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Despite self-regulation, anonymous Facebook accounts are still targeting voters with Eighth referendum ads

The issue of anonymous accounts posting ads in relation to the Eighth Amendment referendum has been raised repeatedly over the past number of weeks.

Image: Shutterstock/ximgs

AN EVER-CHANGING number of Facebook pages with no email addresses, contact info, or links to external websites are sending out ads on Facebook in relation to the upcoming referendum, prompting continued concerns around transparency ahead of the historic vote later this month.

The issue of anonymous accounts posting ads in relation to the Eighth Amendment referendum has been raised repeatedly over the past number of weeks.

Currently an unknown number of anonymous Facebook accounts are posting ads calling for a No vote in the upcoming referendum.

These ads are specifically targeting Irish voters in different ways.

The ads range from a call to join rallies or marches; to a video alleging violence and intimidation from people on the Yes side of the debate; to a link to an official campaign website; and also a picture of a developing foetus in the womb.

In the above four cases, the accounts that have posted these ads have no identifying information attached. contacted all four with requests for information.

One of the pages said it wasn’t affiliated with any official campsign, and was fully compliant with Facebook’s guidelines. The other pages didn’t respond .

The engagement with the ads ranges from a small number of “likes” and shares, to over 1,000 people engaging with the post.

Due to the nature of Facebook advertising, accounts can be set up and ads sent out and targeted at users and then deleted at will – making their reach and impact very hard to track.

A voluntary group – the Transparency Referendum Initiative – was set up earlier this year and attempts to track all of the ads being targeted at people on Facebook in relation to the referendum.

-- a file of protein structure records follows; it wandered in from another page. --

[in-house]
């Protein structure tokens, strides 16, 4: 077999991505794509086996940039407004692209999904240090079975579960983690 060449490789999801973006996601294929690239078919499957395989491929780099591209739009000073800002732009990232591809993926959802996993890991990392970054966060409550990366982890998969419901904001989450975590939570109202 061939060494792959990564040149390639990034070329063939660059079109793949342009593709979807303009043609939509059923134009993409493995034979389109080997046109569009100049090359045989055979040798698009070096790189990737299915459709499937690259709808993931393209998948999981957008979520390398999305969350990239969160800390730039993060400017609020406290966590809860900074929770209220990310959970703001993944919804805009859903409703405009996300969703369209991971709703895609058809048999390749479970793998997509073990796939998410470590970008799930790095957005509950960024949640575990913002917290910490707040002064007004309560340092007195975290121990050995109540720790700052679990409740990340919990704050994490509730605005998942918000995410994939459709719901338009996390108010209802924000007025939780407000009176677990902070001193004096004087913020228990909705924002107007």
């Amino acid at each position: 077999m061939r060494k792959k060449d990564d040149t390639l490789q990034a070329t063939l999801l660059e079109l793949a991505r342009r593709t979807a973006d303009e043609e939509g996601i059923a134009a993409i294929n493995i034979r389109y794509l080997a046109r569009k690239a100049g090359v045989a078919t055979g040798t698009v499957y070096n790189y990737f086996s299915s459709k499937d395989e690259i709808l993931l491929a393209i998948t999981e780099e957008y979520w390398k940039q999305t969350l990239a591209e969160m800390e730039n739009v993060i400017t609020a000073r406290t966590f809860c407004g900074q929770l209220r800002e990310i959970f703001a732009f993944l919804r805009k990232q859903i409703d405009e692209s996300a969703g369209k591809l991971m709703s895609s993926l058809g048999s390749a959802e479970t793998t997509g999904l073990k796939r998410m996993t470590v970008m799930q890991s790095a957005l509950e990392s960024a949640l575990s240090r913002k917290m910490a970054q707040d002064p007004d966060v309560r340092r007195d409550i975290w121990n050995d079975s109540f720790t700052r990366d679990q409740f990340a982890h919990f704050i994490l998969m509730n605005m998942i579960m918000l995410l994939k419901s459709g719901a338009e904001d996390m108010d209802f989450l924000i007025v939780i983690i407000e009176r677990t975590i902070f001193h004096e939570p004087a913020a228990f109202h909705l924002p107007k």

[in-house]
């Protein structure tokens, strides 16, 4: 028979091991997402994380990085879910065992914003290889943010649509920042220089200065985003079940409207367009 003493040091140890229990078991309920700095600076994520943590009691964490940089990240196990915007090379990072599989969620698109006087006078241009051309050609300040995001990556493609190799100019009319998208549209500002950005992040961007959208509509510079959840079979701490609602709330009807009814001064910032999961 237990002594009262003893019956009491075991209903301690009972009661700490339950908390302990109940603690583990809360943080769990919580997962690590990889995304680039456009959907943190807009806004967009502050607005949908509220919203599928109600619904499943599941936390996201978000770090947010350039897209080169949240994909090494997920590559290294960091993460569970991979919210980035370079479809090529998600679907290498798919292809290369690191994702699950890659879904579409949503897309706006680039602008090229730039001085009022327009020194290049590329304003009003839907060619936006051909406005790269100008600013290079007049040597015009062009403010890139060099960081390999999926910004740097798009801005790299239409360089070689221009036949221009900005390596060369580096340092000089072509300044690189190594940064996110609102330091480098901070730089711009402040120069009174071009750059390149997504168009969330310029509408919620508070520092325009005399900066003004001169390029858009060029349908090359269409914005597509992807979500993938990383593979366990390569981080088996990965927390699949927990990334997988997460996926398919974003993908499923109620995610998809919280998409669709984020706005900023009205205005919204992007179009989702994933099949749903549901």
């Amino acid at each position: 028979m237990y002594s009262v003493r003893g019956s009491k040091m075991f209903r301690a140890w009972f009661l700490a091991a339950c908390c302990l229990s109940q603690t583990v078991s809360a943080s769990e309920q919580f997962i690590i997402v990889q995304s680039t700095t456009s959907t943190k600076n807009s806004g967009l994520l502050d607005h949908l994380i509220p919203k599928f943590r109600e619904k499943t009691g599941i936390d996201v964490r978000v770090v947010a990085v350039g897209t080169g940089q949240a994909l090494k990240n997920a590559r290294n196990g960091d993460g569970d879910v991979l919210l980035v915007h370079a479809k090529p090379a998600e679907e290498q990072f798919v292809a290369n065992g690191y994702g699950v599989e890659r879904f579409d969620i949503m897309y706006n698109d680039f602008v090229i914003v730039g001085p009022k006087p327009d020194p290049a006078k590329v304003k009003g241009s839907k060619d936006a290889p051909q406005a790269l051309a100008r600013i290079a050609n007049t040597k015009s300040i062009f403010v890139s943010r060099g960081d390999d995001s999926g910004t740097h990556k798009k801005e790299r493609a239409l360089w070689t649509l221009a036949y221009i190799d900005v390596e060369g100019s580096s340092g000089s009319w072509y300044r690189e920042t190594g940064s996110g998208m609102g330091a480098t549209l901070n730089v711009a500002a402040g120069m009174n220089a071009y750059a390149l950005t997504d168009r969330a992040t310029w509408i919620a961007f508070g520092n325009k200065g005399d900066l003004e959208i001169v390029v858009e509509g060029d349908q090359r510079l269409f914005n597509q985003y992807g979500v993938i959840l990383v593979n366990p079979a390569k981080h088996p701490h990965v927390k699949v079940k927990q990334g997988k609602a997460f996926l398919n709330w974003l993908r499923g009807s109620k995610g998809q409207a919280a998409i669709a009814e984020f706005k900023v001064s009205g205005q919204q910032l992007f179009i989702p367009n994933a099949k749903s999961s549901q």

TRI then categorises the ads into a database, to track who is being targeted when and by which groups.

An analysis by Storyful found that of about 287 logged ads over roughly the past two weeks, in the region of 20 came from pages with no identifiable contact information.

In general, these were all groups advocating for the No side of the debate.

Unverified claims

Unknown actors posting unverified claims to different groups of people at different times has prompted transparency campaigners and others to raise concerns over the integrity of the upcoming vote.

Earlier this week, Facebook took action by banning all ads on its platform coming from foreign sources related to the upcoming referendum.

Google quickly followed suit with a more drastic measure – banning all ads relating to the referendum from all its platforms. (This has prompted strong criticism from the No side of the debate who say the move by Google is part of an attempt to “rig” the election.)


Despite these moves by Facebook, social media advertising around the referendum is still highly unregulated.

Unlike with broadcasters, postering, papers and others, there are no laws or regulations governing social media advertisements or targeting of voters in relation to the upcoming referendum.

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Independent Senator Alice Mary Higgins said that the moves by the technology giants to self-regulate came in the face of increasing international pressure around political campaigns.

“Facebook and Google’s decisions come in the context of increasing international concern around the almost entirely unregulated and often unaccountable sphere of online political advertising,” she said.

Higgins said that she hoped Facebook would continue to be responsible in monitoring emerging “bad practices” when it came to either side of the divide.

“We know that Facebook has planned to bring in new transparency tools in June. And it really is unfortunate that they’re not ready now,” she said.

The decision to not take overseas purchase ads is really a partial recognition on their part that there is problem and a concern in this area.

I would hope that they would also exercise every vigilance they can in relation to any other bad practices that are emerging or are being used online.

Although Facebook and Google have decided recently to self-regulate in this area, they are under no legal obligation to do so.

A Private Member’s Bill – the Social Media Transparency Bill - was published by Fianna Fáil TD James Lawless late last year with a view to regulating online political advertising.

“The government has had its head in the sand for too long on these issues and needs to urgently update the electoral acts for the modern age,” Lawless said yesterday.

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Cormac Fitzgerald

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